.string(Matchers.containsString("Hello World")));
    }

}



So this is how we can use the @WebMvcTest to test our Spring Boot applications. You will run the above code snippet in your application and have a good understanding of how things work in @WebMvcTest.




Difference between @WebMvcTest and @DataJpaTest?

Here are some of the core differences between @WebMvcTest and @DataJpaTest are given below.

1. The @WebMvcTest only loads the web layer, which contains security, filters, interceptors, and other requests/response handling components. Tests for methods under @Controller or @RestController are typically written. On the other hand, @DataJpaTest loads only configuration for JPA. It uses an embedded in-memory H2 if not specified otherwise.

2. When compared to @DataJpaTest, annotations like @WebMvcTest keeps your tests more modularized and slightly faster. As previously mentioned, there are a variety of uses for @WebMvcTest and @DataJpaTest. The good practice here is to use @WebMvcTest to test the controller and mock any dependencies from other layers.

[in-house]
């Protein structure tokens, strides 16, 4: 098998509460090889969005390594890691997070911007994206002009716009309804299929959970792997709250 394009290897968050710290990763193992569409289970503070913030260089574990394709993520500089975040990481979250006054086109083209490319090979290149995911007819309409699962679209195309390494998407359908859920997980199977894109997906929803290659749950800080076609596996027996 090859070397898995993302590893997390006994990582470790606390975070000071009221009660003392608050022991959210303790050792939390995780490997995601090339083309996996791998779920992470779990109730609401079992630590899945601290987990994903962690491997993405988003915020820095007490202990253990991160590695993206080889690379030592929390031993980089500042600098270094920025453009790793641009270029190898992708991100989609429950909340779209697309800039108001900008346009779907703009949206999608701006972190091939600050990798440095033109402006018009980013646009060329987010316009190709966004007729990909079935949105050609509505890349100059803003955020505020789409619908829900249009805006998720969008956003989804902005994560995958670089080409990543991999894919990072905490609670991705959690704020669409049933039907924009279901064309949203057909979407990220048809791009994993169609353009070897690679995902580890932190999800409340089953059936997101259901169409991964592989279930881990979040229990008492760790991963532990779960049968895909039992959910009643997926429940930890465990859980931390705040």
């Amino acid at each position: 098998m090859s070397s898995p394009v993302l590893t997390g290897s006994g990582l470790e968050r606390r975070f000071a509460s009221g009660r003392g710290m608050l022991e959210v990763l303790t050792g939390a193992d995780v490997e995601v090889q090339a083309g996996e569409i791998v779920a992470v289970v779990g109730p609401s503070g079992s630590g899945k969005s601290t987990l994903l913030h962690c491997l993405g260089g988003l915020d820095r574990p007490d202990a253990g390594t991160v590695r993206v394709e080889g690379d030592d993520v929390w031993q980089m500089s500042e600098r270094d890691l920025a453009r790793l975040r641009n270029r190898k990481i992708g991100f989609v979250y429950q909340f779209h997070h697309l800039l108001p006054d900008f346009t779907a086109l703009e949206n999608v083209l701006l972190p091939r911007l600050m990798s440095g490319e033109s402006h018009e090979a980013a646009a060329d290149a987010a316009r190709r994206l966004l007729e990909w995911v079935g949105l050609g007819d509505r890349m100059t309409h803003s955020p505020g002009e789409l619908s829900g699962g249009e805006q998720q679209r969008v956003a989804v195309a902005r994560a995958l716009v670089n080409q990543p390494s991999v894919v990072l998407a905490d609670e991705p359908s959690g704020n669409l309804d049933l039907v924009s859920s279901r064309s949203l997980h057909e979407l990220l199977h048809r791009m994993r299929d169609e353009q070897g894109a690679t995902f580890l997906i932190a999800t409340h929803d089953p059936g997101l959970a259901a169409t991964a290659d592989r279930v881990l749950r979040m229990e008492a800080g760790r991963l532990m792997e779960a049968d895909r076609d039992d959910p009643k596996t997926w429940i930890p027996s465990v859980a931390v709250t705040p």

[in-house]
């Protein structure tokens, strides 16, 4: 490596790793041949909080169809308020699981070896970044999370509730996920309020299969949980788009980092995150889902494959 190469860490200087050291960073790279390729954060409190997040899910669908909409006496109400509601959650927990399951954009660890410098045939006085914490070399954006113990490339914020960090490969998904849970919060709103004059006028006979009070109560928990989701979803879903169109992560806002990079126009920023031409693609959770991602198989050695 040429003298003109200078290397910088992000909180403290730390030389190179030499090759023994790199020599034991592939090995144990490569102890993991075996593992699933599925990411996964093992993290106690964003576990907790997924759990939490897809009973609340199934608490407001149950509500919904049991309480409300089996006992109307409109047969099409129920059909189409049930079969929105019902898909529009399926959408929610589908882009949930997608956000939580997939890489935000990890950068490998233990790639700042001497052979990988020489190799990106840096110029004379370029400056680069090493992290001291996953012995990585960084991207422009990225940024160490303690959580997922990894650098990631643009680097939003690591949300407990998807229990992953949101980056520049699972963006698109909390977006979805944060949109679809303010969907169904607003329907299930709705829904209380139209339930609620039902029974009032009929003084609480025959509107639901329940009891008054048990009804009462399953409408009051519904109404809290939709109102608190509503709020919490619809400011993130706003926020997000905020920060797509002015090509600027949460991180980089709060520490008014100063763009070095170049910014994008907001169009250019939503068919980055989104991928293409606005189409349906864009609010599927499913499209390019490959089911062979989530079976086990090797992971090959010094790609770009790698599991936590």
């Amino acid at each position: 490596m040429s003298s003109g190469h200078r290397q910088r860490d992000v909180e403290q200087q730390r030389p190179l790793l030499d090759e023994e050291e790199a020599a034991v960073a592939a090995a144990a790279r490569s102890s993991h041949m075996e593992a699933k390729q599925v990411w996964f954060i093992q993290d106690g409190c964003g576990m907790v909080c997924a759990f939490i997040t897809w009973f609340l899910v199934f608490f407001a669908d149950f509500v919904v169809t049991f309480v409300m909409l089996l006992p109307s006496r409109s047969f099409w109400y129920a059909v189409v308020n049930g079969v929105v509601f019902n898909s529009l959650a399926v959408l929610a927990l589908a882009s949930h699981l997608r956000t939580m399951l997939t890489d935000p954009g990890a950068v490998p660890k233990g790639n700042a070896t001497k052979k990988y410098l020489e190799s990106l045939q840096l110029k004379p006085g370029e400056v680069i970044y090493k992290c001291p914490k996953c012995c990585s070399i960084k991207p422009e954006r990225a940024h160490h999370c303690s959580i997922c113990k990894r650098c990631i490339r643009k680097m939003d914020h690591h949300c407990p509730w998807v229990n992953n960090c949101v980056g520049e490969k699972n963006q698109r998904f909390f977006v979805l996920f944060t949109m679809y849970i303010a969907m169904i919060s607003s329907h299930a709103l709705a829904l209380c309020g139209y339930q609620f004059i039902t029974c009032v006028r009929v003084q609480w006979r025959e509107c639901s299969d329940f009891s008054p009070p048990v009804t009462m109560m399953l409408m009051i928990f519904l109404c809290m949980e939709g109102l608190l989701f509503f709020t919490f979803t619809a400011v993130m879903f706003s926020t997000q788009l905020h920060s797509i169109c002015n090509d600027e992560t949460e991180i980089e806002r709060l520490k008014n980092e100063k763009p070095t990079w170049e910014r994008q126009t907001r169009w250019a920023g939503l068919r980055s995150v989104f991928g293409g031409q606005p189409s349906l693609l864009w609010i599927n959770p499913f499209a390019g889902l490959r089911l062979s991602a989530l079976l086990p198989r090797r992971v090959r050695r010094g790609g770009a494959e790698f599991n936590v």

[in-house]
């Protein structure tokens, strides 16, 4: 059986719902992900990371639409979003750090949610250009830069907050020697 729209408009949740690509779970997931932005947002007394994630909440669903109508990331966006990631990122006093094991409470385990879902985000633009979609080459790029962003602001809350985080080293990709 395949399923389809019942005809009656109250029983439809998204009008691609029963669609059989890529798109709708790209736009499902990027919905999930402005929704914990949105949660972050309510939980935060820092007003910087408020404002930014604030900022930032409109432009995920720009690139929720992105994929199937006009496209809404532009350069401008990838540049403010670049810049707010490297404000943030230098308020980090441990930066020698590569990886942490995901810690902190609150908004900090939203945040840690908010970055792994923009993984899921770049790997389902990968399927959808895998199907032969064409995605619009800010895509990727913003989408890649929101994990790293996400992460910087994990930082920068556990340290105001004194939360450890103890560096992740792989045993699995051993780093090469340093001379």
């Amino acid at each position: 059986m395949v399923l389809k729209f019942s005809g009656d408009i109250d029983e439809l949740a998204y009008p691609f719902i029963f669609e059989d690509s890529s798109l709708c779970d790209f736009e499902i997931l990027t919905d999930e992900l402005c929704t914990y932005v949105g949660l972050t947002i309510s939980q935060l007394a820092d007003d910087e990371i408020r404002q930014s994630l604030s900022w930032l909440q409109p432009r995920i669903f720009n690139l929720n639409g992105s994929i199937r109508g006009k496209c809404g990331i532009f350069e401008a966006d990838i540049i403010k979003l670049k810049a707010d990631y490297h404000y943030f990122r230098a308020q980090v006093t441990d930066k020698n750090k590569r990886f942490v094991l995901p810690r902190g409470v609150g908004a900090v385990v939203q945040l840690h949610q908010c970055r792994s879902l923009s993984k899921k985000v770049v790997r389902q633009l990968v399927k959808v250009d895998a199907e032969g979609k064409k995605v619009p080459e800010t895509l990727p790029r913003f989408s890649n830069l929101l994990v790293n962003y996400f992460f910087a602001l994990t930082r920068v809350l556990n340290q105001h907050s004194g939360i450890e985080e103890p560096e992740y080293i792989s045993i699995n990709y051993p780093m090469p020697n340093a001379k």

What are @WebMvcTest and @DataJpaTest in Spring Boot? Example and Differences

 


That's all about the difference between @WebMvcTest and @DataJPATest annotation in Spring Boot and Spring Data JPA. As a summary, We need the ability to design a schema and populate it with data in order to test database queries. Because tests should be self-contained, it's better to do this for each one separately. So that’s all about the difference between @WebMvcTest and @DataJpaTest. Hope you enjoy it and see you in the next tutorial.

       Other Spring Framework articles you may like to explore 

    Thanks for reading this article so far. If you find this Spring Boot Testing tutorial and @WebMvcTest and @DataJpaTest example useful, please share them with your friends and colleagues. If you have any questions or feedback, then please drop a note.